Donna’s Detroit: Woman passes on Day of Dead tradition
Southwest Detroit artist Mary A. Luevanos lugs a 25-pound sack of sugar into the common room of Grace in Action, a former Detroit funeral home repurposed as a church.
“This is like making a sand castle,” she tells her students as they knead a little bit of water and meringue powder into containers of sugar with their hands. “Just mix and mix. It’s very therapeutic.”
Luevanos, 74, is known as the abuelita, grandmother, of art and culture in southwest Detroit. Every year around this time, she holds workshops, teaching children and their parents how to make calaveras de azucar. These sugar skulls are a traditional folk art for the celebration of Dia de Los Muertos, or Day of the Dead, the Mexican celebration honoring loved ones who have passed away.
At this workshop, some begin a second round of kneading, working pink or blue food coloring into the sugar for festively hued skulls. Luevanos distributes plastic molds with instructions to pack the prepared sugar in tightly, then invert the mold onto a scrap of cardboard to release the delicate calavera.
Although the kids are eager to decorate them, they had to let them sit on a table to harden for a few days so they could be handled.
When everyone returned for the decorating party, Luevanos had whipped up a batch of royal icing in bright colors to “paint” facial features and decorative flourishes onto the skulls. Many wrote the names of family members they wanted to remember on their calaveras.
Veronica Salinas, who was with her 3-year-old daughter, Itzel, wrote “Maria” on hers.
“This is for my mother,” she said.
With the skulls topped off with sequins and gems, each artist placed their treasure on the ofrenda, or altar, set up to memorialize the dead.
An ancient tradition
Dia de los Muertos coincides with the Catholic All Souls and All Saints Days, with Sunday set aside for honoring the spirits of children and Monday for adults who have passed on. Luevanos said the tradition pre-dates the introduction of Christianity to the Americas.
“It has nothing to do with Halloween, or scariness or horror,” she said.
“The Aztecs believed in making a joke out of death. Not that it was a horrible, horrible thing, but it was a time to celebrate.”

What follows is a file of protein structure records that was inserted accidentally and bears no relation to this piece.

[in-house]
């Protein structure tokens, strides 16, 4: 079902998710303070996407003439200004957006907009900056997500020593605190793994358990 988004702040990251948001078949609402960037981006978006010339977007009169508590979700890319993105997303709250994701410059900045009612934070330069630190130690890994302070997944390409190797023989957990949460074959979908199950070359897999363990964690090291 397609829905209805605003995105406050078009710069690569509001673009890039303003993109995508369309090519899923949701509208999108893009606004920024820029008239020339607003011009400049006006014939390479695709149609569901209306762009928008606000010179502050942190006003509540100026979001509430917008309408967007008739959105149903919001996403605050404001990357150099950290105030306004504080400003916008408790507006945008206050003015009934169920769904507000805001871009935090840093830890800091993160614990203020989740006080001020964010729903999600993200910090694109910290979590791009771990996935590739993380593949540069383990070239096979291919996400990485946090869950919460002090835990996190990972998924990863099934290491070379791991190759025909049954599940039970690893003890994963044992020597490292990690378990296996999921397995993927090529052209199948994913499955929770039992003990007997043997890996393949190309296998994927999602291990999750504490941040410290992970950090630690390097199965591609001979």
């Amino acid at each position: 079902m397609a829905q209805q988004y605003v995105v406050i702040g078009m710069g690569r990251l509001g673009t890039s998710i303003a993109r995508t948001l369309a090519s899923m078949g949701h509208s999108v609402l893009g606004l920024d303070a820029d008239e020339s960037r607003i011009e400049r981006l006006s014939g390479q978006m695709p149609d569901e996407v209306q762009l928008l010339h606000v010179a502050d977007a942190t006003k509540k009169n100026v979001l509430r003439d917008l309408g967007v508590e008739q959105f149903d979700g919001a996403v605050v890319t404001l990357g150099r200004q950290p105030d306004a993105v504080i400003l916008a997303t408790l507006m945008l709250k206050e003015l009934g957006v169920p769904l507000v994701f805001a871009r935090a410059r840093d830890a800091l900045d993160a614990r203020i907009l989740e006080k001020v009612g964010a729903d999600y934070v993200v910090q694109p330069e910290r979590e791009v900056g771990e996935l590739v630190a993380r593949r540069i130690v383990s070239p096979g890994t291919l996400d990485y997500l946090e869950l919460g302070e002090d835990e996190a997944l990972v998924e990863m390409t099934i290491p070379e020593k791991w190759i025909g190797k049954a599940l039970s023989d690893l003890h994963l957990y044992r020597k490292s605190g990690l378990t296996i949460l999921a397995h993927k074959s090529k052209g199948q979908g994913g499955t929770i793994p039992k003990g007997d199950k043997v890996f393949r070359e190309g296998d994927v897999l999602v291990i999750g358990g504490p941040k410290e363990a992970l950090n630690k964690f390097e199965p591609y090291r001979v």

They feted their dead ancestors in the summer. Christian priests arriving in the 1500s saw the similarities between the European and New World traditions and moved the Aztec holiday to the fall to coincide with All Souls and All Saints Days in the hope of legitimizing what they considered a pagan ritual.
In parts of Mexico the celebrations take part in cemeteries where loved ones are interred. In others, and here in the United States, families often construct ofrendas to the dead. They are laden with flowers and candles and photographs of the person being remembered and with the things they loved in life, like their signature beer or brand of cigarette or their favorite foods.
“It’s a celebration of life,” Luevanos said. “If the spirit of my grandma were to come once a year to visit, I would have the stuff that she liked. For my dad I would have chiles rellenos and saxophones and jazz.”
“It’s fun and it’s,” she paused to look heavenward, “remembering the people that were here and all the joys that the celebration of life brings.”
A little of this, a little of that
Luevanos, a second-generation Mexican American, has lived her whole life in southwest Detroit, most of it teaching art and Mexican culture in schools, libraries, summer arts camps, the Detroit Recreation Department, Matrix Theatre Company and The Alley Project.
She is a founding board member of CLAVE — the Community of Latino Artists, Visionaries and Educators — promoting the arts in southwest Detroit.
Luevanos is an eclectic artist working in whatever medium strikes her at the moment, be it paint, clay, tile or sugar and icing.
Meghan Sobocienski of the Grace in Action congregation of Lutherans credits Luevanos with starting the elevation of street art in Southwest Detroit from gang grafitti and tagging to full-wall murals.
“I used to take the kids down under the viaducts to paint the walls,” Luevanos laughs.
The 74-year-old Luevanos enjoys her matriarchal status and she definitely gets her share of R-E-S-P-E-C-T. When she’s being interviewed, teenagers take breaks from their laptops to come over and chat and encourage her to tell one of her stories of Mexican folklore.
“I’m so fortunate to be around these young people who have been raised to cherish their elders,” Luevanos says, then laughs, “because I’m an elder.
“And the other reason I feel so blessed is culture and tradition,” she says. “I’m very blessed to be in this neighborhood.”
Go here to see a listing of businesses and organizations in Southwest Detroit that have Dia de Los Muertos ofrendas on display this week.